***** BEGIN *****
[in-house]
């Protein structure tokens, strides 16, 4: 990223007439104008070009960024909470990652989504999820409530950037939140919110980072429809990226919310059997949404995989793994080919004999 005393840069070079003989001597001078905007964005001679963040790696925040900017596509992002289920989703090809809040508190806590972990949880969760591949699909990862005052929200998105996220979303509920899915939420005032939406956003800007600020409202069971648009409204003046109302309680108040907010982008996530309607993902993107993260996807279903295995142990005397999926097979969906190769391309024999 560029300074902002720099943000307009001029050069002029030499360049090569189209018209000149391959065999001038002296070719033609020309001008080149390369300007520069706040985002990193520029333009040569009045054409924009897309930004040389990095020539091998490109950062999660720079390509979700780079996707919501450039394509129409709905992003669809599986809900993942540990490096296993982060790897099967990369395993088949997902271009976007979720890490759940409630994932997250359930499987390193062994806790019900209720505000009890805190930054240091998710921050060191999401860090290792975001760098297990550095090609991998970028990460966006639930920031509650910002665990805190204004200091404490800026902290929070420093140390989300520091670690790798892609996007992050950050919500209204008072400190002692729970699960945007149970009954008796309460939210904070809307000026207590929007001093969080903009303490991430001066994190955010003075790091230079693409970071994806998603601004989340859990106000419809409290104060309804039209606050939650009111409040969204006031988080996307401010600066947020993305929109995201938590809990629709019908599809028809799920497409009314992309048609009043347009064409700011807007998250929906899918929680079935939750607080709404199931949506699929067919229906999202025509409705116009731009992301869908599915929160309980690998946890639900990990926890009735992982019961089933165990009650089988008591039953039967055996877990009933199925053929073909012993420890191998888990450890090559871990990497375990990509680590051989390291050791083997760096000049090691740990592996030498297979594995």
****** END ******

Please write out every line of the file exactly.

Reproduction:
[in-house]
């Protein structure tokens, strides 16, 4: 990223007439104008070009960024909470990652989504999820409530950037939140919110980072429809990226919310059997949404995989793994080919004999 005393840069070079003989001597001078905007964005001679963040790696925040900017596509992002289920989703090809809040508190806590972990949880969760591949699909990862005052929200998105996220979303509920899915939420005032939406956003800007600020409202069971648009409204003046109302309680108040907010982008996530309607993902993107993260996807279903295995142990005397999926097979969906190769391309024999 560029300074902002720099943000307009001029050069002029030499360049090569189209018209000149391959065999001038002296070719033609020309001008080149390369300007520069706040985002990193520029333009040569009045054409924009897309930004040389990095020539091998490109950062999660720079390509979700780079996707919501450039394509129409709905992003669809599986809900993942540990490096296993982060790897099967990369395993088949997902271009976007979720890490759940409630994932997250359930499987390193062994806790019900209720505000009890805190930054240091998710921050060191999401860090290792975001760098297990550095090609991998970028990460966006639930920031509650910002665990805190204004200091404490800026902290929070420093140390989300520091670690790798892609996007992050950050919500209204008072400190002692729970699960945007149970009954008796309460939210904070809307000026207590929007001093969080903009303490991430001066994190955010003075790091230079693409970071994806998603601004989340859990106000419809409290104060309804039209606050939650009111409040969204006031988080996307401010600066947020993305929109995201938590809990629709019908599809028809799920497409009314992309048609009043347009064409700011807007998250929906899918929680079935939750607080709404199931949506699929067919229906999202025509409705116009731009992301869908599915929160309980690998946890639900990990926890009735992982019961089933165990009650089988008591039953039967055996877990009933199925053929073909012993420890191998888990450890090559871990990497375990990509680590051989390291050791083997760096000049090691740990592996030498297979594995």